A parent came up behind me, and gasped.

“What’s wrong with your back dear, my gosh, that looks horrible, is that a burn? Oh, my, that looks painful.”

Yes, lady. It is painful, and no it’s not a burn. The 11 year-old me wanted to scream at her for bringing attention to it.

 “Gosh, it looks like a jellyfish sting or something. Oh, my gosh.”

It was times like those growing up in New Zealand was tough – the disease isn’t common, and there’s a real lack of awareness.

I was an alien.

But when I started at highschool, I had another shot.

The kids from my old school were lost in the crowd, and I had a chance to be seen as ‘normal’ among those who hadn’t known me as a child.

I tried to hide my skin wherever possible, and finally got some attention from the boys.

But it was the girls; that saw me getting changed in gym class or in my swimsuit at the pool who made me feel worthless.

One jibe in particular stayed with me;

“If I looked like you, I’d kill myself.”

I’ve never been able to forgive that girl. I was fourteen, and you can bet I cried myself to sleep that night, and many nights afterwards.

The one thing that kept me strong through my school years was my good, close friends. They accepted me as I was, protected me and stood up for me, and I’m not sure I would have made it through without them.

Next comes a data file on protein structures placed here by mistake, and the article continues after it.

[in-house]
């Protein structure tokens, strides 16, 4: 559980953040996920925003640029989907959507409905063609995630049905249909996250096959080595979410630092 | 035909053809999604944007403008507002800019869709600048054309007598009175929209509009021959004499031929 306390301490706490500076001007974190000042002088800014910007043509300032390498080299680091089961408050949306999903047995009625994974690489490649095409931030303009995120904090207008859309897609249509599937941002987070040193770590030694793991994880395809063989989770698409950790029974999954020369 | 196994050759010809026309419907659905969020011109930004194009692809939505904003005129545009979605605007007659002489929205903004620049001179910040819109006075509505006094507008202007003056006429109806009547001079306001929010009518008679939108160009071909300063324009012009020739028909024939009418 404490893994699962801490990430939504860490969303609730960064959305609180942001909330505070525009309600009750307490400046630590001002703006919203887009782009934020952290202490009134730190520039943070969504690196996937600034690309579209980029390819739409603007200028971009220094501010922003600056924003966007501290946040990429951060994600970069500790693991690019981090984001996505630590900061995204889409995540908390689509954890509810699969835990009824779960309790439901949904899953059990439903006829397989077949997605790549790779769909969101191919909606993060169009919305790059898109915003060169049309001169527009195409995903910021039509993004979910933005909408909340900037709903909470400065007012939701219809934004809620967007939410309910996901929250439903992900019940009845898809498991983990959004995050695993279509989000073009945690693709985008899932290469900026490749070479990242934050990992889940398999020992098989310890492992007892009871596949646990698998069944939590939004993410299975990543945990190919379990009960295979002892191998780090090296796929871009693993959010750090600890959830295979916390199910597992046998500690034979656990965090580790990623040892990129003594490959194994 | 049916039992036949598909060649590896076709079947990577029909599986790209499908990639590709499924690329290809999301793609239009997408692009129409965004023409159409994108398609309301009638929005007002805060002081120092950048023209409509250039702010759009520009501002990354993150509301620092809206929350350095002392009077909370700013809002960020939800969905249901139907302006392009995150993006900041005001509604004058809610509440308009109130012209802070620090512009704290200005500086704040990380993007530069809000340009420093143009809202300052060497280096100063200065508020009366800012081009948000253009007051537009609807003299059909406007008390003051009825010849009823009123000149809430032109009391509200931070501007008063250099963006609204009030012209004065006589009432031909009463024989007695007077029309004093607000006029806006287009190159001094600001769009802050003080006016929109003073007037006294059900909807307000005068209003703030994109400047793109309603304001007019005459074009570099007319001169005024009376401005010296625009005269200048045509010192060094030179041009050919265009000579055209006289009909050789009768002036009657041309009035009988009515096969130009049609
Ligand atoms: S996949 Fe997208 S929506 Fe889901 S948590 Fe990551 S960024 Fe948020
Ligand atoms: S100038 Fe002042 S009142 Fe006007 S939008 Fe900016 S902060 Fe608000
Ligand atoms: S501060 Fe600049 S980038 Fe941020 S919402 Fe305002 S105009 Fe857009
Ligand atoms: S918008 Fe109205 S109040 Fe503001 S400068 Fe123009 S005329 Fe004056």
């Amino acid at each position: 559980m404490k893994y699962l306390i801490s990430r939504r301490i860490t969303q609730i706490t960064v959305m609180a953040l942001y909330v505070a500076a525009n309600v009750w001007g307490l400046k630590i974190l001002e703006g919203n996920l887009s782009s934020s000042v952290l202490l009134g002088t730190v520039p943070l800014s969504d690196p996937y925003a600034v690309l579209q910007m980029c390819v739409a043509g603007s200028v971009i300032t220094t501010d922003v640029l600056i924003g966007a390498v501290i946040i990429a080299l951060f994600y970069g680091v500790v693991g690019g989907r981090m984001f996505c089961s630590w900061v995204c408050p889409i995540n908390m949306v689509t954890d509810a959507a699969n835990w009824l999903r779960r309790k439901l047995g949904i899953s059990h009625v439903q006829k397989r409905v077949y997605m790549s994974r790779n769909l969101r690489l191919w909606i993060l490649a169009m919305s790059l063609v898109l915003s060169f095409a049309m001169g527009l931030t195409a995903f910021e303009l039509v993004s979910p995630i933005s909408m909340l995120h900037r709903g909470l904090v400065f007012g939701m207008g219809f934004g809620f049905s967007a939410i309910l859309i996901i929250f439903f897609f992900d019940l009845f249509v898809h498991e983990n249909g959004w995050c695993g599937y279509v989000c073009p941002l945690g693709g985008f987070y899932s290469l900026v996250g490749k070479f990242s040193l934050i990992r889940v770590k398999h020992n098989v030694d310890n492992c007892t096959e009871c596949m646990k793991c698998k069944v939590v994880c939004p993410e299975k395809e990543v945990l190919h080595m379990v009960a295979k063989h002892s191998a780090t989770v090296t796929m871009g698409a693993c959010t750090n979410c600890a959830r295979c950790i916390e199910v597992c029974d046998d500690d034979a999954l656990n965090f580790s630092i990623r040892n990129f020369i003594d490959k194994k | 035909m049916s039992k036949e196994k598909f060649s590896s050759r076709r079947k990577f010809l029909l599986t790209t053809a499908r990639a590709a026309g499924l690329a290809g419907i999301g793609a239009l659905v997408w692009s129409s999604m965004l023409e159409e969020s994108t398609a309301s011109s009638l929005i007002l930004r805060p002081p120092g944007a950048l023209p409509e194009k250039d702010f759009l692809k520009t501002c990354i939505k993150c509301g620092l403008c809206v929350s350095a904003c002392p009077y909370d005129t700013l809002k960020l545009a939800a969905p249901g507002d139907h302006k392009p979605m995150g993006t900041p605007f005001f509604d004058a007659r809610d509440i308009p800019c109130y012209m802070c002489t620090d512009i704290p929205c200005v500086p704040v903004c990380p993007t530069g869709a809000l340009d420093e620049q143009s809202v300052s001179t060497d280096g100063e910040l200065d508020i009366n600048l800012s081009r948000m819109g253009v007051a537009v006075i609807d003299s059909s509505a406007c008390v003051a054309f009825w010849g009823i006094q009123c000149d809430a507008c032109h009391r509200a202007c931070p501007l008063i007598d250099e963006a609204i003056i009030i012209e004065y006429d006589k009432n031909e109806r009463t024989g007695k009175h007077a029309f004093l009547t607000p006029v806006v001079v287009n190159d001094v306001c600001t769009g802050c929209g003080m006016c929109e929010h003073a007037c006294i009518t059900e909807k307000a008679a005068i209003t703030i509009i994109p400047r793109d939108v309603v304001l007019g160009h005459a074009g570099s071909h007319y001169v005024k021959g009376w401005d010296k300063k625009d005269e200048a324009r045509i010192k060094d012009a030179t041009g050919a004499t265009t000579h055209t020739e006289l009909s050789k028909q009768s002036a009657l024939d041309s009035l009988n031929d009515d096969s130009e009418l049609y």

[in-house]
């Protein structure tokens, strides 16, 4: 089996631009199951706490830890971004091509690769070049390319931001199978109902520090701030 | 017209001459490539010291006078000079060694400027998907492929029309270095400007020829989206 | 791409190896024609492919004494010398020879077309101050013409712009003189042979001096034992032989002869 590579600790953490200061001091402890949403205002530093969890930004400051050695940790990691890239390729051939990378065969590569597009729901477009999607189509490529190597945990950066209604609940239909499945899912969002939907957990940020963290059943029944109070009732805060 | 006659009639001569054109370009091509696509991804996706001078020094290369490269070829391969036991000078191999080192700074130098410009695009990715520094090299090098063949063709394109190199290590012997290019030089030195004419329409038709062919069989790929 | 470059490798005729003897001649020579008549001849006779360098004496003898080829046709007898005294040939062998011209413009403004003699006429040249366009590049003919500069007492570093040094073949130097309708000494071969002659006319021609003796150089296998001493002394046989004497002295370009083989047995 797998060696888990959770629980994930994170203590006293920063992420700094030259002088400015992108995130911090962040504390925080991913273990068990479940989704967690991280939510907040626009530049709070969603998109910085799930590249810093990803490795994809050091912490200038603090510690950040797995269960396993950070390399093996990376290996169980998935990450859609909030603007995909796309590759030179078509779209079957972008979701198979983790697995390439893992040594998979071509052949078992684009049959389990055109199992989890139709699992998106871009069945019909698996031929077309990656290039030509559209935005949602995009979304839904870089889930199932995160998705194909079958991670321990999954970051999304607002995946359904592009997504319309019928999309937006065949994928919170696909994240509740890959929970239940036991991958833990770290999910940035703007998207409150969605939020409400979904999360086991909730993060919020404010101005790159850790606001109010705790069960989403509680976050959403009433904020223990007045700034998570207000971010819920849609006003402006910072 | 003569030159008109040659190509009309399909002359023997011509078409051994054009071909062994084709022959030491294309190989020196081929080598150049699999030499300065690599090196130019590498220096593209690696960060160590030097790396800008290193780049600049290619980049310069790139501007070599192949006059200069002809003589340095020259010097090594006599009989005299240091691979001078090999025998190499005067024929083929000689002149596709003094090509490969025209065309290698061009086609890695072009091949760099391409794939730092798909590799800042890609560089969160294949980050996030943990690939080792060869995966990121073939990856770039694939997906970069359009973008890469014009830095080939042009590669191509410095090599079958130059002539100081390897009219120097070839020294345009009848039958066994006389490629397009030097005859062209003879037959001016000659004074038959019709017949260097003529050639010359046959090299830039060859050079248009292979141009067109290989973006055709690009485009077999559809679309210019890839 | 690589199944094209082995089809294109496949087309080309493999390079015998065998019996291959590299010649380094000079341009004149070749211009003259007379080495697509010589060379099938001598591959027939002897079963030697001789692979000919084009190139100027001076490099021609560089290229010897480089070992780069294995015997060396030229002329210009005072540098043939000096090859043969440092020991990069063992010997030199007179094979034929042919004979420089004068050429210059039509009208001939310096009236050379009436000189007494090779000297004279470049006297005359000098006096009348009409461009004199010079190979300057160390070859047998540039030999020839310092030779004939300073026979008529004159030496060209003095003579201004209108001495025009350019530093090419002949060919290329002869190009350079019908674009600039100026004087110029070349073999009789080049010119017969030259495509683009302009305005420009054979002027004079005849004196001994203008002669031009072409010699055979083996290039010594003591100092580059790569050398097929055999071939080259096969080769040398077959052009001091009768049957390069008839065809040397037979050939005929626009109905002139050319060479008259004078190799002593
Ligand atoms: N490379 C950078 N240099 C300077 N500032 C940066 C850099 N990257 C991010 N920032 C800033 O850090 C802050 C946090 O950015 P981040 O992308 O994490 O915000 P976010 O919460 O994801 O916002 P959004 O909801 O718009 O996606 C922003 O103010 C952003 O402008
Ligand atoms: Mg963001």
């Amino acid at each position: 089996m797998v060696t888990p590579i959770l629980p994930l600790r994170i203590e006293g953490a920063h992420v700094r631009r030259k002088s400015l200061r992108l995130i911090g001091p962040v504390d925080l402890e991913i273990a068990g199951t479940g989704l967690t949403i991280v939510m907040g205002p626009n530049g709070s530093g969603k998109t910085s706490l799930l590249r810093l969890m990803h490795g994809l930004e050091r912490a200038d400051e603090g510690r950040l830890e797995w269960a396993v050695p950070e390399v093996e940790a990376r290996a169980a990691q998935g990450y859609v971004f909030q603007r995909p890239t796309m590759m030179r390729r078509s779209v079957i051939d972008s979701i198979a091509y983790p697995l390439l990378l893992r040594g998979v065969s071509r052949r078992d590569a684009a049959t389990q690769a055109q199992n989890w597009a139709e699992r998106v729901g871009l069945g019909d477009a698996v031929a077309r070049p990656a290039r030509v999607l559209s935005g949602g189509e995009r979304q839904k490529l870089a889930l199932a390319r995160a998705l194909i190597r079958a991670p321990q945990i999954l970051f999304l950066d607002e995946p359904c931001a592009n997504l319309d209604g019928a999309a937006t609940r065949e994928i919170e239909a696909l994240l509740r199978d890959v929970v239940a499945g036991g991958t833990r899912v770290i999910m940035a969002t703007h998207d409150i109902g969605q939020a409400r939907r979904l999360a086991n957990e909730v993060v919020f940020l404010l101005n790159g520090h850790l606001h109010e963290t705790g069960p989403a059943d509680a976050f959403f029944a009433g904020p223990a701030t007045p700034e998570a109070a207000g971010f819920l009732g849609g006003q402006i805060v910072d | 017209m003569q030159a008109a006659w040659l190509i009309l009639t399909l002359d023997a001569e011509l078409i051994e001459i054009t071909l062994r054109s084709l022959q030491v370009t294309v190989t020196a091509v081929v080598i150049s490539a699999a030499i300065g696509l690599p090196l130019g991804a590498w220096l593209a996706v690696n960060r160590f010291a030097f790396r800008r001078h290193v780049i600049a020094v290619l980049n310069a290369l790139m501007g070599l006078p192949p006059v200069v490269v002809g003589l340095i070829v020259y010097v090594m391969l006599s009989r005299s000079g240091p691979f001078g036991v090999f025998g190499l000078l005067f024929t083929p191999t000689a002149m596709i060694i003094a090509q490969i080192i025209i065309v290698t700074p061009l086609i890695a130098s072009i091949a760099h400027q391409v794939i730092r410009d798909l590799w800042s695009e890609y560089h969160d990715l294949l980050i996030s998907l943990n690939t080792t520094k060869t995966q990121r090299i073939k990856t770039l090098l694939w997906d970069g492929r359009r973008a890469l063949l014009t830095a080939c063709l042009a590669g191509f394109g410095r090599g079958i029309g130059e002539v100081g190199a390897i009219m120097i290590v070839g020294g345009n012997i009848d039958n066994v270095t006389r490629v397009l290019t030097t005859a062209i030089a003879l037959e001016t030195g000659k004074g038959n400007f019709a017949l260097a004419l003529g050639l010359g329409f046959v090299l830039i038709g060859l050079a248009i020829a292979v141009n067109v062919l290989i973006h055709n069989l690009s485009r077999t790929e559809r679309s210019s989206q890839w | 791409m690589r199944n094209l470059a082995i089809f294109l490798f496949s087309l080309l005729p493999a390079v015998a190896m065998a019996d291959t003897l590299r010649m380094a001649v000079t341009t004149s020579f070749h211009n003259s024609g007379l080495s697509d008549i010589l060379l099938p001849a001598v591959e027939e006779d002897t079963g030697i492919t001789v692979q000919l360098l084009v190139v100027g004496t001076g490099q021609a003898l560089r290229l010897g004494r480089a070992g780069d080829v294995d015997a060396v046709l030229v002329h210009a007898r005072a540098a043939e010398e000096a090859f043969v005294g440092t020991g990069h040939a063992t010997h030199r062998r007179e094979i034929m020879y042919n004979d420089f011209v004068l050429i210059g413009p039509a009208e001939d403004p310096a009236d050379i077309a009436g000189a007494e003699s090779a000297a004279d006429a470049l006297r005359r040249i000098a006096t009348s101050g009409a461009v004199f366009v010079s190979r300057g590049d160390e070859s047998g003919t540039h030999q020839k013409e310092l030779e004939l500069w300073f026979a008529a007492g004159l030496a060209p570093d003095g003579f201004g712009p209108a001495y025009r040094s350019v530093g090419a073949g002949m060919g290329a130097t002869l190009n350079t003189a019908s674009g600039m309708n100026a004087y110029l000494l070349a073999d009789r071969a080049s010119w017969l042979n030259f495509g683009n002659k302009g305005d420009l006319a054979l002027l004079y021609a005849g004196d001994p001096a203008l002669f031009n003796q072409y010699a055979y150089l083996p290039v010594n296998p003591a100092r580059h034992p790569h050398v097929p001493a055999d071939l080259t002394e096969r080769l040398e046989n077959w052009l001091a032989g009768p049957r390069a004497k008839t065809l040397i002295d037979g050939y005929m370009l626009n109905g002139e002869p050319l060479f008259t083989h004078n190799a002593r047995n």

My parents had no experience with psoriasis, but did their best to comfort me – they were always there for a cuddle when I’d had a particularly bad day at school, and were quick to snap me out of it when I slipped too far into self-pity.

Today, the painful comments and looks I received as a child and a teenager still sting. The way people treated me has impacted my interactions with others as an adult hugely, and it wasn’t until I went through a course of therapy six months ago that I finally started to let go. I wish I’d done it earlier.

At 25, I feel like I’m only just now coming into my own, accepting myself with my skin condition, and moving on from past hurts. I’m stronger now, and my opinion of myself is far more important than what others have to say about me.

There’s a lot of irony in psoriasis giving you a thick skin!

You can follow Hannah on Twitter at @prttyimperfect.

Our Eczema Trials – Wet Wrap Therapy

Wet wrapping therapy is a miracle short-term fix for moderate to severe eczema, psoriasis, allergic contact dermatitis, and even dermatomyositis.

While in no means a cure, wet wraps can offer a much needed break from the everyday stress of dry, itchy eczema and many other skin conditions. Results can be dramatic after one time, but it will usually take 1-2 days with wrapping 2-3x per day before major changes in the skin can be seen.

Wet wrapping is a commitment (both in time and energy) and can be a challenge getting little ones to cooperate. Good distraction techniques are crucial – read my tips below for wet wrapping and children. Read more